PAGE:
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Thread: Logic Pro X vs Pro Tools Vs Reaper (how is the reaper engine sound)

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    Logic Pro X vs Pro Tools Vs Reaper (how is the reaper engine sound)

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    I have learned Logic Pro X and I love it, I love all the free plug ins I get with it. But I've heard that people who record with Logic in pro situations, still put the project in Pro Tools because the audio engine sounds better. I also hear that with audio pro tools is better. But I am able to do all the same things in Logic X as far as edited my audio files that I did back in the day with the REALLY old pro tools, ( like 10 years ago pro tools) and it wasn't the full pro tools.

    I thought about buying reaper, as some have compared it to pro tools.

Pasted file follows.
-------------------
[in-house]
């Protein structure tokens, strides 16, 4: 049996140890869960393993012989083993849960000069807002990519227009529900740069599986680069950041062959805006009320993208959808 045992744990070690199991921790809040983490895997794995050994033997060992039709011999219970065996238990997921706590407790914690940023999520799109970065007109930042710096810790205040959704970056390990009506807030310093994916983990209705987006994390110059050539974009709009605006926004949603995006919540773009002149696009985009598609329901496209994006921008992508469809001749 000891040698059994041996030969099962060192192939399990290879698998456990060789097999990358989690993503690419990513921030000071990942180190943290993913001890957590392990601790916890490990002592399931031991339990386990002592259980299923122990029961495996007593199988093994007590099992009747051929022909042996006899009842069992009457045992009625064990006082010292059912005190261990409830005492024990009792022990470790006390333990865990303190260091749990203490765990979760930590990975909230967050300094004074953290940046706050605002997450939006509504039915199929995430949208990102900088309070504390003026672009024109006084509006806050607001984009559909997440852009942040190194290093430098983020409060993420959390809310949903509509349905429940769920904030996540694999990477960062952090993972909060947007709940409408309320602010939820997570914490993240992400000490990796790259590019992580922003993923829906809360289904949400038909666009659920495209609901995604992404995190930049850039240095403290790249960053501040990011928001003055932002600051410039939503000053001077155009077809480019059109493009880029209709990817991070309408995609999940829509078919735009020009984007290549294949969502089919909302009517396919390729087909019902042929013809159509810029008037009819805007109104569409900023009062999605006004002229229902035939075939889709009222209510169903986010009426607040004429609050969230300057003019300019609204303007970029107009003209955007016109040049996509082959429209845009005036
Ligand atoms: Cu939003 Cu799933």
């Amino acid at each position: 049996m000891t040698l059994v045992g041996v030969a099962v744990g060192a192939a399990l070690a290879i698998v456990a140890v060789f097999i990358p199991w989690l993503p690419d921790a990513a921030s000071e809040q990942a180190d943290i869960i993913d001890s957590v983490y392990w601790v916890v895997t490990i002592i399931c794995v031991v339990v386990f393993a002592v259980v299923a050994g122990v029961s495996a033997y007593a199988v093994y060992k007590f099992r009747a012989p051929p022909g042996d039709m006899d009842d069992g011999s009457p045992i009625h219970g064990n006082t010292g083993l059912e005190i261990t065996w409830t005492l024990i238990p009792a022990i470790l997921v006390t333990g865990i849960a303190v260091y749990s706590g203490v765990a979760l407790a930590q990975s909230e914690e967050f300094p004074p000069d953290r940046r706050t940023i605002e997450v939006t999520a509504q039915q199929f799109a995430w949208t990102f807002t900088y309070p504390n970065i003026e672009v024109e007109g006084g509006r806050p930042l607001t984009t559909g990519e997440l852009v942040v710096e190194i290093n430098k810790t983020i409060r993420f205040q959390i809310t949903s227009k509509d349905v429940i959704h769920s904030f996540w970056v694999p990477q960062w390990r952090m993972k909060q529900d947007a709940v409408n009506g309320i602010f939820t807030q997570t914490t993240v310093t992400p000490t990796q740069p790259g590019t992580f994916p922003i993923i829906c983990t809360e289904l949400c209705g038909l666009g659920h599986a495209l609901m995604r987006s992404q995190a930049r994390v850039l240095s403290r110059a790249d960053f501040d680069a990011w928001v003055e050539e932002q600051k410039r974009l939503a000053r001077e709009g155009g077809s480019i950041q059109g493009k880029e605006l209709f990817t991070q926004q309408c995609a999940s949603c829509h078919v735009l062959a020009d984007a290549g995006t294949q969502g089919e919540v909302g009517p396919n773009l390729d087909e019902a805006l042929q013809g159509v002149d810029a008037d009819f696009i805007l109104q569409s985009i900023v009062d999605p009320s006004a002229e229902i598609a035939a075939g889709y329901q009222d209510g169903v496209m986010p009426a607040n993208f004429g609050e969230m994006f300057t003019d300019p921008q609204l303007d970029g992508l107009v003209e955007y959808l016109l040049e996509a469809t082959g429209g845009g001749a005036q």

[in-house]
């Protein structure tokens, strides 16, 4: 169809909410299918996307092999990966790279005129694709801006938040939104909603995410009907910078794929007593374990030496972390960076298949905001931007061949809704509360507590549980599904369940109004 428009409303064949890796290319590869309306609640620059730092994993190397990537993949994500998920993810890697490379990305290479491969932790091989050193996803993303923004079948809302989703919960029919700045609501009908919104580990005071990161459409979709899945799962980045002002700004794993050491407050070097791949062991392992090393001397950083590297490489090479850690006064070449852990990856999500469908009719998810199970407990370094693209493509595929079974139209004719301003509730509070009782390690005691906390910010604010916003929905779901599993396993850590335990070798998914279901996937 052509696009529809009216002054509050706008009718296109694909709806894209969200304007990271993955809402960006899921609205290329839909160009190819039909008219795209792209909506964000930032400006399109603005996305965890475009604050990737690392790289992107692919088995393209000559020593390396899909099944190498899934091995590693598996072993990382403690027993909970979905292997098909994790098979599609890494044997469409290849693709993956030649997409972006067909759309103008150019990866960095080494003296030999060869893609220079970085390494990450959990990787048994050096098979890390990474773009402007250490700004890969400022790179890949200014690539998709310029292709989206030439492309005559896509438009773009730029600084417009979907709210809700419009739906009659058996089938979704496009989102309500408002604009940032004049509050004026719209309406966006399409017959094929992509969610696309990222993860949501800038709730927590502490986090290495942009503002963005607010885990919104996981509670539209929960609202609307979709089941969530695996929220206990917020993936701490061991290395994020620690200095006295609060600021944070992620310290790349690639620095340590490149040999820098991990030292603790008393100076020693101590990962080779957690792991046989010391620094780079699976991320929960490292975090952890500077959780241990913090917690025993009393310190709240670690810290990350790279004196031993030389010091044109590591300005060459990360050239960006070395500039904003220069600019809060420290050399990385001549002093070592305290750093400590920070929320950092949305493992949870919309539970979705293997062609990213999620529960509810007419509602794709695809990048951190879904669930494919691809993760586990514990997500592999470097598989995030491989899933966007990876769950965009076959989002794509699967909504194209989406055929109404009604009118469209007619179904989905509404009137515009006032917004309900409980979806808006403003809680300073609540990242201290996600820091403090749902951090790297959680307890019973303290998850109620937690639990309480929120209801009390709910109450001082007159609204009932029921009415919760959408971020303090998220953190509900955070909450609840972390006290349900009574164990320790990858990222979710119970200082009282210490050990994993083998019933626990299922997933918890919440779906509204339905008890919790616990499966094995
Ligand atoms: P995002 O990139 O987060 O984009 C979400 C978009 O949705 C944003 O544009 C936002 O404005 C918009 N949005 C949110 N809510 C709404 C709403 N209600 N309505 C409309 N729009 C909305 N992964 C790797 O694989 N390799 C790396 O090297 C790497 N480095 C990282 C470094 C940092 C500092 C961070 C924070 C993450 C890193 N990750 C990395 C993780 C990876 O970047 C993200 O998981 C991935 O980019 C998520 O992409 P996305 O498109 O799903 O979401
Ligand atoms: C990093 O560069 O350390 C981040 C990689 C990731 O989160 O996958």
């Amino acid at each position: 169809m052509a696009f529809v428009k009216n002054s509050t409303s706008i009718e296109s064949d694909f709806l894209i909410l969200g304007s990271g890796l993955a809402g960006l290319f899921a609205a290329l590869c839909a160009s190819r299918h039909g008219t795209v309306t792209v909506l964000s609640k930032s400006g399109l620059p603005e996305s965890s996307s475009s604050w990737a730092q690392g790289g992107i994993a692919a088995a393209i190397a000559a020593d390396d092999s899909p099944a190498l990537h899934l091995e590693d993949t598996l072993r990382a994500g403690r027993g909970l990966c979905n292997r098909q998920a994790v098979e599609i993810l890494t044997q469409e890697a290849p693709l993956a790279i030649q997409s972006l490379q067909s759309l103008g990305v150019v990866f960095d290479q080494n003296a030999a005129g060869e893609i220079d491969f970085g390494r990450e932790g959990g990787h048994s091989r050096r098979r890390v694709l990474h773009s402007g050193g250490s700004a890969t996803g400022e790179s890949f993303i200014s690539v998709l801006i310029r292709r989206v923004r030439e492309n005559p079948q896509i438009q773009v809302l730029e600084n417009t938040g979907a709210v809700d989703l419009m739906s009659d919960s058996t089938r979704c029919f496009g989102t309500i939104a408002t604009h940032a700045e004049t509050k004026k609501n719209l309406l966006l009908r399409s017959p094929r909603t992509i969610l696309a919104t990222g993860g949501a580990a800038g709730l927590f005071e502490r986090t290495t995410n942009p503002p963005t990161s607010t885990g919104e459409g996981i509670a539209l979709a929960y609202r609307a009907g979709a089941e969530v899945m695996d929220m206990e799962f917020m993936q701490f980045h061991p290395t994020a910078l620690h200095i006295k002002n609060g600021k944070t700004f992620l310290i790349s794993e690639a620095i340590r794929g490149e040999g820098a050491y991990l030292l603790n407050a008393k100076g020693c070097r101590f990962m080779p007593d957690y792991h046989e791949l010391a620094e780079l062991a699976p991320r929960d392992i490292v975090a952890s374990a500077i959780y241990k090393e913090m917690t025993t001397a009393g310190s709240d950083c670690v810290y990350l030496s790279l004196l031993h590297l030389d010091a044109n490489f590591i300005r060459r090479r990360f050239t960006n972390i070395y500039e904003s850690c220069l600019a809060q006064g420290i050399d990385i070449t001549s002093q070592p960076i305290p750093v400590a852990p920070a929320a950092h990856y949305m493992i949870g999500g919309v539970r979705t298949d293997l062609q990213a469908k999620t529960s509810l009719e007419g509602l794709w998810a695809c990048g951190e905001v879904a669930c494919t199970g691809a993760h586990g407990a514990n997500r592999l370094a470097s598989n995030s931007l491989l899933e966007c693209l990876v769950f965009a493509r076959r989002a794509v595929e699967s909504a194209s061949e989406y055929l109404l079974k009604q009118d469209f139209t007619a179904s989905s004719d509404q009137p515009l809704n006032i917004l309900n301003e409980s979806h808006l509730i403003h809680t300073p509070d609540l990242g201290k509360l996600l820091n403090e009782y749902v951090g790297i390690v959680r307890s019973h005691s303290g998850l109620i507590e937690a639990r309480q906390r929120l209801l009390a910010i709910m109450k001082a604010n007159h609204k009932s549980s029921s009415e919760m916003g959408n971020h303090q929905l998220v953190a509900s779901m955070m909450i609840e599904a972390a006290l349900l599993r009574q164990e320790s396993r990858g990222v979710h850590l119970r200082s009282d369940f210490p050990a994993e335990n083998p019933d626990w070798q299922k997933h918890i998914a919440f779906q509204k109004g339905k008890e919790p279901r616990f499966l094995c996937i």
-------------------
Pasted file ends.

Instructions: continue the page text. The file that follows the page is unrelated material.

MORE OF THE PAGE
At this point, are they all pretty much equal?

    And let's say, I record some audio in reaper, as long as it's set to .wav, I can get that project into pro tools or Logic correct?

    I like how reaper has all of those plug ins that users create for free. But I'm still curious as to what pro tools 11 is like. Because I have not used newer versions of pro tools. The last version I used was pro tools 9, and in my mind, it doesn't come close to the things Logic Pro X can do. But that's because of years of technology advancement.

    My main thing too, is I don't want to have tracks in different DAW's, I want to record in different DAW's but then import them into my main DAW.